To think we live in a free country in the 21st century - or do we?
Last week on a visit to Villawood Detention Centre we met several families who are 'detained' there. Not knowing too much about the people I was about to meet I had only my initial impressions of an hour conversation to go on to form opinions afterwards. The overwhelming feeling of heavy sadness permeated the environment there. Knowing the theory of how slow and unfair it is in the extended holding of these people whose only crime is to want to live a life without fear of death is stirring enough, but spending time face-to-face with them is overwhelming.
In a way, I don't blame the average Aussie for not wanting anything to do with helping those seeking asylum, but then we completely dismiss their humanity. We need to meet people actually involved with this to get a true perspective, to put faces to the stories, to make it real and personal, not get suckered into the populist media driven rhetoric.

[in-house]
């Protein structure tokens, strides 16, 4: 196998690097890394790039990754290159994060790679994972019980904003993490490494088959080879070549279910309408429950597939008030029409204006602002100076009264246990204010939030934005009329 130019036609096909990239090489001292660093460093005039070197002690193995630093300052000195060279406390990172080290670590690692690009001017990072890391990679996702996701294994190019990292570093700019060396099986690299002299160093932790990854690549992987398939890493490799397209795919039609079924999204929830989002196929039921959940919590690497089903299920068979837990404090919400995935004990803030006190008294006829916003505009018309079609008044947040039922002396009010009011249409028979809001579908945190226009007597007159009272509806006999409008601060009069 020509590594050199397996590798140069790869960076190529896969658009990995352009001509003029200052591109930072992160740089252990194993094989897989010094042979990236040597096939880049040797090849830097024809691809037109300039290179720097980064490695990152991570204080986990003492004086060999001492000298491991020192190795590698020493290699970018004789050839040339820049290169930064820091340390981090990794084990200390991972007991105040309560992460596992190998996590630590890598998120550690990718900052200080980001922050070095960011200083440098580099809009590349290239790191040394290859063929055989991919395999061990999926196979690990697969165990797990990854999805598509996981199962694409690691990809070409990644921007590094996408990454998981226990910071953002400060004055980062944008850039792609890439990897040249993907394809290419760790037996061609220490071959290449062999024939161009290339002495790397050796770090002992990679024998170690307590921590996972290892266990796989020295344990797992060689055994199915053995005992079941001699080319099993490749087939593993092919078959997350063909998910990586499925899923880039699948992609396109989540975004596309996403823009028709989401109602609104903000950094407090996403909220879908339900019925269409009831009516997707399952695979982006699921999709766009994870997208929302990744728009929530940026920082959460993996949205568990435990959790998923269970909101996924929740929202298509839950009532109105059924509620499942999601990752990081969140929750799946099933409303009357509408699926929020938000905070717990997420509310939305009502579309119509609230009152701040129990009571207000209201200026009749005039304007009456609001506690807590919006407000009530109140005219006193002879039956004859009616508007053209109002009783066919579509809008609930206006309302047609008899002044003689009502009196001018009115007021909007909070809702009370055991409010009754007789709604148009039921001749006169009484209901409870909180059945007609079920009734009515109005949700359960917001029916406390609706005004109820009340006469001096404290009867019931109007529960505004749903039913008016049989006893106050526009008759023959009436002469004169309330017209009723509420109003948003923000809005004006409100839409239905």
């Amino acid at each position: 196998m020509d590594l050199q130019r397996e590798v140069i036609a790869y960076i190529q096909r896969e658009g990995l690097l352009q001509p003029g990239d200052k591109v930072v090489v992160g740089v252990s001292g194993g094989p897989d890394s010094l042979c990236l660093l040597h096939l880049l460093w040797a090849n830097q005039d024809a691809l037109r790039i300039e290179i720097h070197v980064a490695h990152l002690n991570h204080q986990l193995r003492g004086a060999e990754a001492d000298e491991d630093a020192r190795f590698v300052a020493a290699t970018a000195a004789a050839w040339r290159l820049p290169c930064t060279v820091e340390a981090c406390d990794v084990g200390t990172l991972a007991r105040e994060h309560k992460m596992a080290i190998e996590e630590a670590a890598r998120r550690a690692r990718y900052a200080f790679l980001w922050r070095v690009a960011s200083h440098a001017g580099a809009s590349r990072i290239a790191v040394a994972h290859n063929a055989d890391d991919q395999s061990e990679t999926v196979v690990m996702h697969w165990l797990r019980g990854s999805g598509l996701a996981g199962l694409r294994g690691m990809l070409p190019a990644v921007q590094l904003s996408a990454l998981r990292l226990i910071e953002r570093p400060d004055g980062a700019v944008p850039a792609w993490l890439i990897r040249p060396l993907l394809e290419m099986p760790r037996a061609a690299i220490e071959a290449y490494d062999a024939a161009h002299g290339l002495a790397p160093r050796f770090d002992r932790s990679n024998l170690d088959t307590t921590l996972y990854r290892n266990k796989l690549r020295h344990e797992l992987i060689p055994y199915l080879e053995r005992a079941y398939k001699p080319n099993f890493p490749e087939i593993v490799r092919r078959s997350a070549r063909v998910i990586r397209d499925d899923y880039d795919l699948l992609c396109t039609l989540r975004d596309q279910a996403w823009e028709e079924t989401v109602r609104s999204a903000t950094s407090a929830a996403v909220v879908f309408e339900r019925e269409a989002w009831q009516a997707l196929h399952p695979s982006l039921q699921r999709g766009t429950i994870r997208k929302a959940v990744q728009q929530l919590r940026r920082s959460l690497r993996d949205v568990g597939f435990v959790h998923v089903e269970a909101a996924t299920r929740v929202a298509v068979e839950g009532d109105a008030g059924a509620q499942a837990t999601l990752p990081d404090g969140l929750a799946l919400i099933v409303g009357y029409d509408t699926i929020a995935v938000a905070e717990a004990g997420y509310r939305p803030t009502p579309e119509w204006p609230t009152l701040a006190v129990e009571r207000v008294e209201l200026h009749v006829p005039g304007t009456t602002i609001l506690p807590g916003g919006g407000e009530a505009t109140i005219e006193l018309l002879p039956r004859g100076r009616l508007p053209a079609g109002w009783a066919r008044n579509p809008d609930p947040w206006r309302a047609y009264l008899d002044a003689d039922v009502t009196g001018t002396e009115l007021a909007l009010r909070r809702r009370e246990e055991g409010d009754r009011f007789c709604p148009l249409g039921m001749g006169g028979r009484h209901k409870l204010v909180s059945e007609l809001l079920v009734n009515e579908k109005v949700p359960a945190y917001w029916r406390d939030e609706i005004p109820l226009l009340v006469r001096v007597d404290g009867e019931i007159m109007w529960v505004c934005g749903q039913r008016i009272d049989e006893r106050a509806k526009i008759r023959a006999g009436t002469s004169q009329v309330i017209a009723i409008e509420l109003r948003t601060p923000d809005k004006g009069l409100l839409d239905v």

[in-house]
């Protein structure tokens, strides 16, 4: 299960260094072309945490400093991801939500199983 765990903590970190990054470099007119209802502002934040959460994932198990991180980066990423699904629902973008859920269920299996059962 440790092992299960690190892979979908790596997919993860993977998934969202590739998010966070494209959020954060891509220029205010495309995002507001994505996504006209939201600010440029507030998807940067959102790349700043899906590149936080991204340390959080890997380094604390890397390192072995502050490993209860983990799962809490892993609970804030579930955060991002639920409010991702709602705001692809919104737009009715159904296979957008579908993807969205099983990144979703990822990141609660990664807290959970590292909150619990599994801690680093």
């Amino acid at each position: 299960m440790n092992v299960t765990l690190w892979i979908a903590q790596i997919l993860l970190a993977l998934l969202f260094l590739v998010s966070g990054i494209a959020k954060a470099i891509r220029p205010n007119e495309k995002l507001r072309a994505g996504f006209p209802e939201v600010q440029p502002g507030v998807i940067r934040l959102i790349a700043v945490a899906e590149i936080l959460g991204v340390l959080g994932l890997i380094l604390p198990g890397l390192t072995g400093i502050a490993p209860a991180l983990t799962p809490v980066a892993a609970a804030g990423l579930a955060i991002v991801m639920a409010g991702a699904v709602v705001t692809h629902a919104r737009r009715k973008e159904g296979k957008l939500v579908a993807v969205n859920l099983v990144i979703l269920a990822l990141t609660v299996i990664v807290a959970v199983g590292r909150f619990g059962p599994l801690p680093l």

One of the mums we met was Ranjini, who quite justifiably could ask: 'why?' She came across as a lovely, articulate mum, just wanting the best for her family. She has no idea why it has been torn apart by the government bureaucracy, and despite numerous approaches to all levels of government has still not been told. It comes as no surprise that she was obviously deeply depressed.
[caption id="attachment_171" align="aligncenter" width="200"] Ranjini[/caption]
On researching her, it was to my surprise that she has had much written about her. Please take the time to read and listen to her story at http://lettersforranjini.com/ranjinis-story/
“Ranjini was found to be a genuine refugee before ASIO decided last week she is a security risk for Australia. But the government won’t tell her why, and now she’s facing a life in detention.” (May 22)
If she is a security risk, then tell her & the legal counsel why so the due process can be observed. That is a simple basic statement for someone who had already been granted permission to stay, with all the checks having been done.
I thought we lived in a first world country whose knockabout ethic extolled the principle of a 'fair go'.
And this is just one example of literally thousands in limbo - shame.
We, as a community, to let the politicians know they have got it badly wrong. Allow a fair trial, remove the blockages which drag out the process into years, not the months it should take (and does in other countries)
My thanks to Jackie Benney in walking this trail with me, and the images and campaign led by Asylum Seekers Research Centre http://www.asrc.org.au/ and 1 Deadly Nation http://1deadlynation.wordpress.com/